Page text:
Environment The Future Of Housing Zoning

Confederate Monuments and Historic Zoning

Written by Victor Jernigan

Define Hypocrisy:

Local Governments Removing Confederate Monuments but Approving More Historic Neighborhoods.

Recently New Orleans began taking down statues of Confederate generals in the middle of the night. The city employees who did the work were wearing bulletproof vests. Obviously, they think some citizens will strongly object to the removal of monuments dedicated to people they believe were the brave and brilliant leaders of the Confederacy during the War of Northern Aggression. However, the reasons given for their successful removal – the statues are reminders of slavery, white supremacy, and project a negative image of the City – are products of our 21st century sensibilities of political correctness.

The government sanctioned removal of Confederate monuments is a legislative slippery-slope with massive unintended consequences. It is the beginning of the never ending political question, “If this is a good idea, why not that?” which involves very thorny issues impacting hundreds of millions of dollars in real estate value. For example: If removing Confederate monuments (this) is a good idea, why not remove Historic Neighborhood Zoning (that)?

So, if many other cities in the South are also removing similar Confederate monuments, why is almost every city still increasing the size and number of Historic Neighborhoods? If the Generals are the specific, visual beacon of tragic oppression, then the Historic Zoned Neighborhoods are where their officers lived. The similarities are striking.

Confederate Monuments were erected from about 1870-1915.

Historic Neighborhoods were most likely built prior to 1915.

Confederate Monuments were erected by wealthy white men.

Historic Neighborhoods are places where wealthy white men moved their families.

Confederate Monuments are reminders of a time when there was only white wealth and power. It was a time when white men made the rules for all of the people. Neither Blacks nor women had any rights. Child labor was the norm and the environmental damage of industrialization was just beginning.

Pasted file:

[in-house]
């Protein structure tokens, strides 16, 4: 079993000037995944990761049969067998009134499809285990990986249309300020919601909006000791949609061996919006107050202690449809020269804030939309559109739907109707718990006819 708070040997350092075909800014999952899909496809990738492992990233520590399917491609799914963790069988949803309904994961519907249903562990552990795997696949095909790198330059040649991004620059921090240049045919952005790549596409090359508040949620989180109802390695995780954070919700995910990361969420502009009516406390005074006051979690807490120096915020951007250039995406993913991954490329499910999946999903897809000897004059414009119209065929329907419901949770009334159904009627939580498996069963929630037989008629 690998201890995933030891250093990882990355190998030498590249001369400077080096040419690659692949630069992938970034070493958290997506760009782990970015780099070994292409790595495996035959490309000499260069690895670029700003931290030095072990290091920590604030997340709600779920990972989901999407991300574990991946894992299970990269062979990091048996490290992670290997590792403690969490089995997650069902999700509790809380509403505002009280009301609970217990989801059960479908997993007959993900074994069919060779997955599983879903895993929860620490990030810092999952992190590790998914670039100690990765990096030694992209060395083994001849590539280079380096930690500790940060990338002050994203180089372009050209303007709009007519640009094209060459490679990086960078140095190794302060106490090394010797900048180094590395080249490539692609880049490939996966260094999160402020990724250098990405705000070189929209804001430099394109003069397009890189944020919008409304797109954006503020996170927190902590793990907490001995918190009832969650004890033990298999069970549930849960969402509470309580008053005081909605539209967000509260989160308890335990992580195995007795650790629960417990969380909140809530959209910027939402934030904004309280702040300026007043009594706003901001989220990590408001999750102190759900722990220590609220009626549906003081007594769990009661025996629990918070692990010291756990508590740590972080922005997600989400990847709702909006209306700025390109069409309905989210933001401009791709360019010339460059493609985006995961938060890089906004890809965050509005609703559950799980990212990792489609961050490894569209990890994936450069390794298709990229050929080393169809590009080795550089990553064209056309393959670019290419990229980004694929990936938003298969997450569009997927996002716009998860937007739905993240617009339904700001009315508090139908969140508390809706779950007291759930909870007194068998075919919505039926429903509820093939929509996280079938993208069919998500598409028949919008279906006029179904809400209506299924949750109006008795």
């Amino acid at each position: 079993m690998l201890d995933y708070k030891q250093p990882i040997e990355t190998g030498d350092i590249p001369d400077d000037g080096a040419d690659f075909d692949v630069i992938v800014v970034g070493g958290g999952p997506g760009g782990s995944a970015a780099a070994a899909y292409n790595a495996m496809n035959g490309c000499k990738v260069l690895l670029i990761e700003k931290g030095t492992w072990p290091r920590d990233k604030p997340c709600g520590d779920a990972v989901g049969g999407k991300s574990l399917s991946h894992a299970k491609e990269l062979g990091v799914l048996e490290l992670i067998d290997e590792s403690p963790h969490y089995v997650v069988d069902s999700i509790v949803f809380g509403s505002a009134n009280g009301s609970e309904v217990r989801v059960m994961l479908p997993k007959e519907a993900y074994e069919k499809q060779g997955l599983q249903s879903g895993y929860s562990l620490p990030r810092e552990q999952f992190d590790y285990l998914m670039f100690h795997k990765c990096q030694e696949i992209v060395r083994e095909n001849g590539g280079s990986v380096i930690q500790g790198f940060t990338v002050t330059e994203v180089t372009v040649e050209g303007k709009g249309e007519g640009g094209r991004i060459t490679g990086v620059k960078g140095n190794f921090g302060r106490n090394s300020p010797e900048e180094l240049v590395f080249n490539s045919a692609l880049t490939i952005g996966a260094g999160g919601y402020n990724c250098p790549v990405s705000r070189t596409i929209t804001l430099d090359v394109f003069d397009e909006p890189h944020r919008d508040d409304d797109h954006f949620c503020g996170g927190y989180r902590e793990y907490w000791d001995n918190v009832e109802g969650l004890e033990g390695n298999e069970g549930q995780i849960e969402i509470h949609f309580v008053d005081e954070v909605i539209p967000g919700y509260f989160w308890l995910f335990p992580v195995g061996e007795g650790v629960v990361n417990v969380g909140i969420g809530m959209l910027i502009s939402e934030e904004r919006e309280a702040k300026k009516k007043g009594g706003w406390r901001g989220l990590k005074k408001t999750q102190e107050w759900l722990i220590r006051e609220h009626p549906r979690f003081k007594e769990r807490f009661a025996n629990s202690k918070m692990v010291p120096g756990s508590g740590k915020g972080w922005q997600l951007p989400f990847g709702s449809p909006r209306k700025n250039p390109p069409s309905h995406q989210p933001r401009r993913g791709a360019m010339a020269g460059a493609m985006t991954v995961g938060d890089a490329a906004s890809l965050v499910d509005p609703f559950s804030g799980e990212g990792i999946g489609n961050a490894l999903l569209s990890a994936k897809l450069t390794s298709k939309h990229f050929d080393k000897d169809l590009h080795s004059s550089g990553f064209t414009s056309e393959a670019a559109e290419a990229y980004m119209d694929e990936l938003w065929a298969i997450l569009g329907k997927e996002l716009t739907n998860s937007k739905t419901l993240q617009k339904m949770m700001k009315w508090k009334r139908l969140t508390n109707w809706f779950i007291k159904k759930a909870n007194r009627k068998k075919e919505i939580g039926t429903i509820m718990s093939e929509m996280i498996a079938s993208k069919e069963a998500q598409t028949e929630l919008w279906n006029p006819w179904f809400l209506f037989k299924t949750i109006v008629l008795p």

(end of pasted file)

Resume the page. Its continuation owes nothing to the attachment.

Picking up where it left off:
Historic Neighborhoods are the actual representation of white wealth and power. The houses were opulent for the time they were built, as less than 40% of the population owned a home. Women still had no rights and Blacks were restricted from living in the neighborhood, unless they were servants. They were home to the beneficiaries of industrialization and child labor.

Confederate Monuments were erected to celebrate the courage, bravery, intellect and leadership of great men. The very best type of person to admire.

Historic Neighborhoods were almost always promoted as the place for “the very best class of people, including engineers, conductors, doctors, lawyers, merchants, machinists, school teachers and mechanics in almost every trade.” 1

Confederate Monuments harken to a time when there were strict regulations on where and how people must live their daily lives.

Historic Neighborhoods use strict zoning regulations to require that the appearance of every home harken to a to a time when there were strict regulations on where and how people must live their daily lives.

Confederate Monuments are good for property values because the monuments are usually inside a park. Regardless of whether the area is less than one acre or more than 50, every passive park has a positive impact – 20% is a good starting point – on the property values for all the houses adjacent and fronting the park. 2